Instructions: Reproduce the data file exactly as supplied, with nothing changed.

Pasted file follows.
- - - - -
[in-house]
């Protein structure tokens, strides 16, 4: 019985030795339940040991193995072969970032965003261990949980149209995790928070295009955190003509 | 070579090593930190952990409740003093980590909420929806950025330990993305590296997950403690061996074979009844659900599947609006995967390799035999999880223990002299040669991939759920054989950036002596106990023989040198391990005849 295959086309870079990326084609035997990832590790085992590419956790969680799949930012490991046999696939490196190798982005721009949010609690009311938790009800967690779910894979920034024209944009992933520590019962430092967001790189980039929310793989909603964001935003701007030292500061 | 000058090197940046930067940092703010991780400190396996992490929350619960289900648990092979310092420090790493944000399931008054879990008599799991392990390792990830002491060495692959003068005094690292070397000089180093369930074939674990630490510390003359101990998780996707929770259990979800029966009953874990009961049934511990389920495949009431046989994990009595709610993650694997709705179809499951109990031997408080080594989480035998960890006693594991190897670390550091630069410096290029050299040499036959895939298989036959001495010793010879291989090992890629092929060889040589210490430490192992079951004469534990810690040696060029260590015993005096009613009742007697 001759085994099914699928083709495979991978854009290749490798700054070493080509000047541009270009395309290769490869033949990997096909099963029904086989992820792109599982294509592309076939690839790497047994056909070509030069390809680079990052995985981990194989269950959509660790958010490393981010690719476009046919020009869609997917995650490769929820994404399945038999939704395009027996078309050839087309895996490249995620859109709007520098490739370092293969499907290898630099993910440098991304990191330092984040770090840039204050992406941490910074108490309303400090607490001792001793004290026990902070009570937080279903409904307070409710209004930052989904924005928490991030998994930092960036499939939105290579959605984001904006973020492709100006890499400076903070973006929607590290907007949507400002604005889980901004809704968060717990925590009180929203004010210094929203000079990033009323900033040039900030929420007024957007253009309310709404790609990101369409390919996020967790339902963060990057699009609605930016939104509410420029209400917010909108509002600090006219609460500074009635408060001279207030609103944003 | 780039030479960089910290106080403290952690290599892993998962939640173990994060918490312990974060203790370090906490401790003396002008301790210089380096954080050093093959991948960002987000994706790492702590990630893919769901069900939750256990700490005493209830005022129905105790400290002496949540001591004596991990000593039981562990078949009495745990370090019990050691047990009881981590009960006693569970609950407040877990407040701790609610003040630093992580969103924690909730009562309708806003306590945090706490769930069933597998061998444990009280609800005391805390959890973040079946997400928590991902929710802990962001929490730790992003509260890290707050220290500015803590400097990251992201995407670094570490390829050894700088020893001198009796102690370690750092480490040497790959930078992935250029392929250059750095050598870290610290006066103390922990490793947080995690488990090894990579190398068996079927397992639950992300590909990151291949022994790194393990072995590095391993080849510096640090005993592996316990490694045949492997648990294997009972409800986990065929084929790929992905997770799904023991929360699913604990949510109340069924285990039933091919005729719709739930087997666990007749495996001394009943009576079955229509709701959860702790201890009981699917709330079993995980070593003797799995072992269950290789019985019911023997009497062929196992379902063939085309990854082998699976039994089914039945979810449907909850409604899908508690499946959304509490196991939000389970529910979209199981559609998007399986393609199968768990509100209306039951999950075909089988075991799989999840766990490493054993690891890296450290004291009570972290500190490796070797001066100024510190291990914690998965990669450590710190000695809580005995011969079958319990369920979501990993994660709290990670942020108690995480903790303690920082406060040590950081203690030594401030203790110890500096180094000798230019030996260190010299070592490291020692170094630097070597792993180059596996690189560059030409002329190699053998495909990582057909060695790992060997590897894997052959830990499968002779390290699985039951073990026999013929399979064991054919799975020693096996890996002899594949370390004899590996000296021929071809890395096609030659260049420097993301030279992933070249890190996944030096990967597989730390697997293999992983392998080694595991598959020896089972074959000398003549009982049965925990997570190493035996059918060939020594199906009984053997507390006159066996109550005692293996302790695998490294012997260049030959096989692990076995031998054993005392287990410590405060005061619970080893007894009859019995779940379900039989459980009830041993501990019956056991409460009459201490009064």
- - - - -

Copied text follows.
[in-house]
């Protein structure tokens, strides 16, 4: 019985030795339940040991193995072969970032965003261990949980149209995790928070295009955190003509 | 070579090593930190952990409740003093980590909420929806950025330990993305590296997950403690061996074979009844659900599947609006995967390799035999999880223990002299040669991939759920054989950036002596106990023989040198391990005849 295959086309870079990326084609035997990832590790085992590419956790969680799949930012490991046999696939490196190798982005721009949010609690009311938790009800967690779910894979920034024209944009992933520590019962430092967001790189980039929310793989909603964001935003701007030292500061 | 000058090197940046930067940092703010991780400190396996992490929350619960289900648990092979310092420090790493944000399931008054879990008599799991392990390792990830002491060495692959003068005094690292070397000089180093369930074939674990630490510390003359101990998780996707929770259990979800029966009953874990009961049934511990389920495949009431046989994990009595709610993650694997709705179809499951109990031997408080080594989480035998960890006693594991190897670390550091630069410096290029050299040499036959895939298989036959001495010793010879291989090992890629092929060889040589210490430490192992079951004469534990810690040696060029260590015993005096009613009742007697 001759085994099914699928083709495979991978854009290749490798700054070493080509000047541009270009395309290769490869033949990997096909099963029904086989992820792109599982294509592309076939690839790497047994056909070509030069390809680079990052995985981990194989269950959509660790958010490393981010690719476009046919020009869609997917995650490769929820994404399945038999939704395009027996078309050839087309895996490249995620859109709007520098490739370092293969499907290898630099993910440098991304990191330092984040770090840039204050992406941490910074108490309303400090607490001792001793004290026990902070009570937080279903409904307070409710209004930052989904924005928490991030998994930092960036499939939105290579959605984001904006973020492709100006890499400076903070973006929607590290907007949507400002604005889980901004809704968060717990925590009180929203004010210094929203000079990033009323900033040039900030929420007024957007253009309310709404790609990101369409390919996020967790339902963060990057699009609605930016939104509410420029209400917010909108509002600090006219609460500074009635408060001279207030609103944003 | 780039030479960089910290106080403290952690290599892993998962939640173990994060918490312990974060203790370090906490401790003396002008301790210089380096954080050093093959991948960002987000994706790492702590990630893919769901069900939750256990700490005493209830005022129905105790400290002496949540001591004596991990000593039981562990078949009495745990370090019990050691047990009881981590009960006693569970609950407040877990407040701790609610003040630093992580969103924690909730009562309708806003306590945090706490769930069933597998061998444990009280609800005391805390959890973040079946997400928590991902929710802990962001929490730790992003509260890290707050220290500015803590400097990251992201995407670094570490390829050894700088020893001198009796102690370690750092480490040497790959930078992935250029392929250059750095050598870290610290006066103390922990490793947080995690488990090894990579190398068996079927397992639950992300590909990151291949022994790194393990072995590095391993080849510096640090005993592996316990490694045949492997648990294997009972409800986990065929084929790929992905997770799904023991929360699913604990949510109340069924285990039933091919005729719709739930087997666990007749495996001394009943009576079955229509709701959860702790201890009981699917709330079993995980070593003797799995072992269950290789019985019911023997009497062929196992379902063939085309990854082998699976039994089914039945979810449907909850409604899908508690499946959304509490196991939000389970529910979209199981559609998007399986393609199968768990509100209306039951999950075909089988075991799989999840766990490493054993690891890296450290004291009570972290500190490796070797001066100024510190291990914690998965990669450590710190000695809580005995011969079958319990369920979501990993994660709290990670942020108690995480903790303690920082406060040590950081203690030594401030203790110890500096180094000798230019030996260190010299070592490291020692170094630097070597792993180059596996690189560059030409002329190699053998495909990582057909060695790992060997590897894997052959830990499968002779390290699985039951073990026999013929399979064991054919799975020693096996890996002899594949370390004899590996000296021929071809890395096609030659260049420097993301030279992933070249890190996944030096990967597989730390697997293999992983392998080694595991598959020896089972074959000398003549009982049965925990997570190493035996059918060939020594199906009984053997507390006159066996109550005692293996302790695998490294012997260049030959096989692990076995031998054993005392287990410590405060005061619970080893007894009859019995779940379900039989459980009830041993501990019956056991409460009459201490009064």